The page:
3).many people place an artificial mystique upon 20 years as a number of years for aging. It is as though something magical has happened at the number 20 which is so so much more than one more than 19. That phenomenon, together with their experience with being able to afford stuff up to about 16 years old, makes them cranky that they can't get a great, to them, price on many, but not all, 17, 18, and 19 year olds.

As we all know, it is a scarcity issue, and it exists with US whiskeys too. I bought Elijah Craig 18 yo SB for $ 35 each in 2011. It averages $ 322 worldwide and $ 370 in the USA currently.

4 months ago 5Who liked this?


As I was reading @Nock's post, I started to mentally compose a reply very similar to what @Victor said. But @Victor just went and said it sooooooo much better than I would have!

So yeah - seconded. Most everyday folks don't expect to be able to afford a 20+ year Ardbeg, but they think a 19 might be attainable. And then it's not.

4 months ago 3Who liked this?

BlueNote replied

@MadSingleMalt Seems to generally be a substantial price jump from 18 to 19 years old.

4 months ago 0

Nock replied

@Victor thanks for your wise words. They strike a true note for me. And thanks @MadSingleMalt for the "second."

It does make sense that you won't be upset about the 2016 Lagavulin for £800 or $1200 when it simply isn't on your radar. I mean you could be mad given that Laphroaig has a years 25yo for around £316 or $400. The Laphroaig regularly sits on shelves around me as does the Bowmore 25yo also for $400. But I think most drinkers don't bother with either. And that makes me think that those whiskies are "appropriately priced." Flippers aren't buying them and the only people who will bite have deep pockets and are going to drink them . . . possibly over ice, or possibly with ginger ale (no real judgment - it is their money).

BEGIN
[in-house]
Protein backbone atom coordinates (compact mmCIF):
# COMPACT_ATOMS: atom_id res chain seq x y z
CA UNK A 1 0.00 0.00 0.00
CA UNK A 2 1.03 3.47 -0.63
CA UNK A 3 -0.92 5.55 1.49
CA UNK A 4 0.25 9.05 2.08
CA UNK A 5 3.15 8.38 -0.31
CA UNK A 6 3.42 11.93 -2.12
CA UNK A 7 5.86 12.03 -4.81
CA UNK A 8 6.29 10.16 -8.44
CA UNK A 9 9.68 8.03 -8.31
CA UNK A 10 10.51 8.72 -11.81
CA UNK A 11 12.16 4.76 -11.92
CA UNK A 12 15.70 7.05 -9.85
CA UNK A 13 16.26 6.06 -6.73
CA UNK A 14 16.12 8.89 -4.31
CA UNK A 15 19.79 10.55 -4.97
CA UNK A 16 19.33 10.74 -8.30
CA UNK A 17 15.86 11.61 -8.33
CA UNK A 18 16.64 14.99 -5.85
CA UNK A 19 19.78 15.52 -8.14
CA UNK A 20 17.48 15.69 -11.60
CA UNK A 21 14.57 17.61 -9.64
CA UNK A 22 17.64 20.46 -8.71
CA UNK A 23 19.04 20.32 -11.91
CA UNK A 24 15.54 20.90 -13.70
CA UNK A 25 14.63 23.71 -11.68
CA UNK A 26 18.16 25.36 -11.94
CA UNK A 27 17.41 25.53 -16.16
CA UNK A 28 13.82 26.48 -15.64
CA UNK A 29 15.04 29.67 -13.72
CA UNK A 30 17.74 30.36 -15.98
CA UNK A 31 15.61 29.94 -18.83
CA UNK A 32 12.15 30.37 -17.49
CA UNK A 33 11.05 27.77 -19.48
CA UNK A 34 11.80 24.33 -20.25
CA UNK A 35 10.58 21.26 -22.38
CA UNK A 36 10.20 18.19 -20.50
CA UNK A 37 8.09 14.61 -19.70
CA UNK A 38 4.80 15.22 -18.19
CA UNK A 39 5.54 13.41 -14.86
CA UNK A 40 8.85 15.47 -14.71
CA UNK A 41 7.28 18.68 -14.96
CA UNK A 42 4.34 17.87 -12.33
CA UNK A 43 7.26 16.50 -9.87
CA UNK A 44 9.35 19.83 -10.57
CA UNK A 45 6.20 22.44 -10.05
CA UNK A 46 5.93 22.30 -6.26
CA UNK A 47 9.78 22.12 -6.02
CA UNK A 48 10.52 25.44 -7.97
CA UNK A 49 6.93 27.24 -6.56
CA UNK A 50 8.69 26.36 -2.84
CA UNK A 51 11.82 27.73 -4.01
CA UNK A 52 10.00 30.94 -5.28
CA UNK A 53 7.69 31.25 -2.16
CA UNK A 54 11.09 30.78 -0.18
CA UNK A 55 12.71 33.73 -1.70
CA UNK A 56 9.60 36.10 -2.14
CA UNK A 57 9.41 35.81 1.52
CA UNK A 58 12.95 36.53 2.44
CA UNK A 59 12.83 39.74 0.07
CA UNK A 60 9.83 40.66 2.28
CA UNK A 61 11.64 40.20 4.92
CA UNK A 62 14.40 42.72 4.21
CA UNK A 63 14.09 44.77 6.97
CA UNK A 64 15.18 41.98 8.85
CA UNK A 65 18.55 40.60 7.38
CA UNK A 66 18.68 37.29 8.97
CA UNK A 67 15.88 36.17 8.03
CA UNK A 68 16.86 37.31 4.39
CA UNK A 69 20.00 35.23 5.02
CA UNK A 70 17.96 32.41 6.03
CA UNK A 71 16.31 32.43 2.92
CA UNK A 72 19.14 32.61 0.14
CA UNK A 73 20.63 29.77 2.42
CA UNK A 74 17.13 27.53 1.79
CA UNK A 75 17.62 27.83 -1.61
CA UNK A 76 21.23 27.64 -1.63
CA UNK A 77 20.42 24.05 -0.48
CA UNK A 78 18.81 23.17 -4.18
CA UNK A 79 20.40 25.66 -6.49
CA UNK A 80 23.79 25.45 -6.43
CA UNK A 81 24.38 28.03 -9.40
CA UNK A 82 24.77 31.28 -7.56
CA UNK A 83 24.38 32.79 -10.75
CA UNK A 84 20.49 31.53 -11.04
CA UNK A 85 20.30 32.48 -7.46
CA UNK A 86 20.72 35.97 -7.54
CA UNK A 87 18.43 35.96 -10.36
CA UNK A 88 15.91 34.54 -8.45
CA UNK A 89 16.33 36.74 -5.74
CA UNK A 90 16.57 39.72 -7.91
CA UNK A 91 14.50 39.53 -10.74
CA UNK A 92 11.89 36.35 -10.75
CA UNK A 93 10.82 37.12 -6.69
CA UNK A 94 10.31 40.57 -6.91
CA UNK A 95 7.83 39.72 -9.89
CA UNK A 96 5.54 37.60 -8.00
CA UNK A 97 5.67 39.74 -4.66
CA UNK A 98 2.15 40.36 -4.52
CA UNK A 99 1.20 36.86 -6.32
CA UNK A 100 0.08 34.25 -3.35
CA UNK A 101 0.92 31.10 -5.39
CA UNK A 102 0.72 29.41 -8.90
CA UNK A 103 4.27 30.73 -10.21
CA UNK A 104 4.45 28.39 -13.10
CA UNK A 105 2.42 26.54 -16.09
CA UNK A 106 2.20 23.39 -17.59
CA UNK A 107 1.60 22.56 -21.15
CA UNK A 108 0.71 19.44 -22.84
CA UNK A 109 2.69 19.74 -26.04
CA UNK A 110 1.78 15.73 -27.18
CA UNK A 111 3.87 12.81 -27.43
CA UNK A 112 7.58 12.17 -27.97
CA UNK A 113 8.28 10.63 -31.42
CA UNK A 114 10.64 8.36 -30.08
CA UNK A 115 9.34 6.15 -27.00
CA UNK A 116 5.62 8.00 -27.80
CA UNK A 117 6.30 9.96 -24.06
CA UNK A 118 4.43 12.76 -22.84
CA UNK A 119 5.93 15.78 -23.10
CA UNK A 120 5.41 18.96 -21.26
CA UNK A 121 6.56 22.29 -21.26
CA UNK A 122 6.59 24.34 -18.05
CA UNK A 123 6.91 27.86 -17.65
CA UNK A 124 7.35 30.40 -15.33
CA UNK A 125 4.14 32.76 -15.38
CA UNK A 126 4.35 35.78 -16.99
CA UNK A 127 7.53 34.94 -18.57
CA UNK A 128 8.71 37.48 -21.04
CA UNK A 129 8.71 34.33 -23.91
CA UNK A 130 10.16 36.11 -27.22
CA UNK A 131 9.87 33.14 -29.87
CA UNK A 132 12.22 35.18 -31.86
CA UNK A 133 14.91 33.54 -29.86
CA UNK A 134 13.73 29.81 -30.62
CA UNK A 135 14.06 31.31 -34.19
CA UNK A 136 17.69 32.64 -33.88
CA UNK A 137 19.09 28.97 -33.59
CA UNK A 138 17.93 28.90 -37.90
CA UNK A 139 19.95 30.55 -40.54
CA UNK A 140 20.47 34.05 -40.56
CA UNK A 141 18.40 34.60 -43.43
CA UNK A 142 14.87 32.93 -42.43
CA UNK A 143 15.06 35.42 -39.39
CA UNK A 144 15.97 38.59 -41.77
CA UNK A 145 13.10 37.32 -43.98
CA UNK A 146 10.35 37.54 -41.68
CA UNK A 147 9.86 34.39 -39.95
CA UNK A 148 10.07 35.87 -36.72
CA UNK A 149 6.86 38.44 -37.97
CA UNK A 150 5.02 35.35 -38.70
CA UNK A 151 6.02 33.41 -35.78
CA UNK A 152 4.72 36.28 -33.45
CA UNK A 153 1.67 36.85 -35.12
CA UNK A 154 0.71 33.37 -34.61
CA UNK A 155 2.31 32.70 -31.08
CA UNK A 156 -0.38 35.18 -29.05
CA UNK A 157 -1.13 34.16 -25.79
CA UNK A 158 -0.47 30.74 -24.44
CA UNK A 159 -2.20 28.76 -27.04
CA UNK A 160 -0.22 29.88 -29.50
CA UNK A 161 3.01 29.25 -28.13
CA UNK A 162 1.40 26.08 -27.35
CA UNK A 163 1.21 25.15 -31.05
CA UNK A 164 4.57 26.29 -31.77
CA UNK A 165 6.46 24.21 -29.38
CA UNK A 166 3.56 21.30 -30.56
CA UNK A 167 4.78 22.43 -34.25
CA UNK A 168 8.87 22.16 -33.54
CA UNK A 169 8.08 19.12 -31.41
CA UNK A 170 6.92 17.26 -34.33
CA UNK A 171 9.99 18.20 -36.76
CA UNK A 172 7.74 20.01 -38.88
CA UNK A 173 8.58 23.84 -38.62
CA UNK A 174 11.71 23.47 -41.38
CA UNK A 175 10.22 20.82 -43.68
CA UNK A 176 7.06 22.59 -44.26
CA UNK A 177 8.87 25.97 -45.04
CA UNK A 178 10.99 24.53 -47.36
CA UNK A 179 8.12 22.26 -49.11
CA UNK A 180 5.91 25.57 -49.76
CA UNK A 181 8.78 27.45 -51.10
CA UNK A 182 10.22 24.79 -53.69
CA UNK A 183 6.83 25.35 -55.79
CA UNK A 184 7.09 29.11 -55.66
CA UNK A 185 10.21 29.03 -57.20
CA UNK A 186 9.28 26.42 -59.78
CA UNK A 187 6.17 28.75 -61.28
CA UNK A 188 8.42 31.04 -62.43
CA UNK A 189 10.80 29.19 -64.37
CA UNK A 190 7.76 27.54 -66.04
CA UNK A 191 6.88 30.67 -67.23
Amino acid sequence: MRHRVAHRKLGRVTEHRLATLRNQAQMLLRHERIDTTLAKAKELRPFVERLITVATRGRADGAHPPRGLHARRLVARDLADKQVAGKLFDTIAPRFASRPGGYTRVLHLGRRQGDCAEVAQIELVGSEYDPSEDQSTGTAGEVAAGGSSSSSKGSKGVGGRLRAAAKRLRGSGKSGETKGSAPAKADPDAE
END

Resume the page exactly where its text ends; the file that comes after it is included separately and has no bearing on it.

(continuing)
But when you "hope" to see Ardbeg with an older age statement . . . and it appears just out of the mental-whisky-budget-reach. Ya, I get it. Makes sense.

Just as an aside. There is already a bottle of the Ardbeg 19yo on an auction site. And someone has already bid €270 . . . which is about $300 or about £240.

4 months ago 1Who liked this?

Wierdo replied

I agree to a large extent @Victor I know I won't realistically be able to afford a 20 something Ardbeg and thought that maybe a 19 year old might be in my price range and it's not. But I don't believe for a second that it represents good value at £170 a bottle. Could I afford to pay that? Yes if I made it a 2 month purchase, (although the buyers remorse would be strong). But I'm not prepared to pay that price because I simply don't think it's worth it. At that price it's significantly more expensive than every other late teen bottle on the market, bar maybe Macallan. If you're buying to invest then maybe it represents value. Ardbeg is one of those distilleries like Macallan and Highland Park people are prepared to pay crazy money for so £170 now might get you £400 in 5 years. I've always found their whiskies to be good but not anywhere as good as the hype.

Regards 19 to 20 years. There's unlikely to be any significant difference to the whisky. But there is a big psychological difference in drinking something that's 2 decades old compared to 1 decade and 9 years. Same as drinking something that is 39 years old or 40 more a mental thing than any tangible difference. But each decade after the first a whisky spends in the cask tends to mark a significant jump in price for that reason.

My other slight annoyance with the price of this Ardbeg is that other distilleries will look at the price and decide if Ardbeg are charging £170 for their 19 then they're going to bump the price of their 18 to £140 a bottle.

4 months ago 1Who liked this?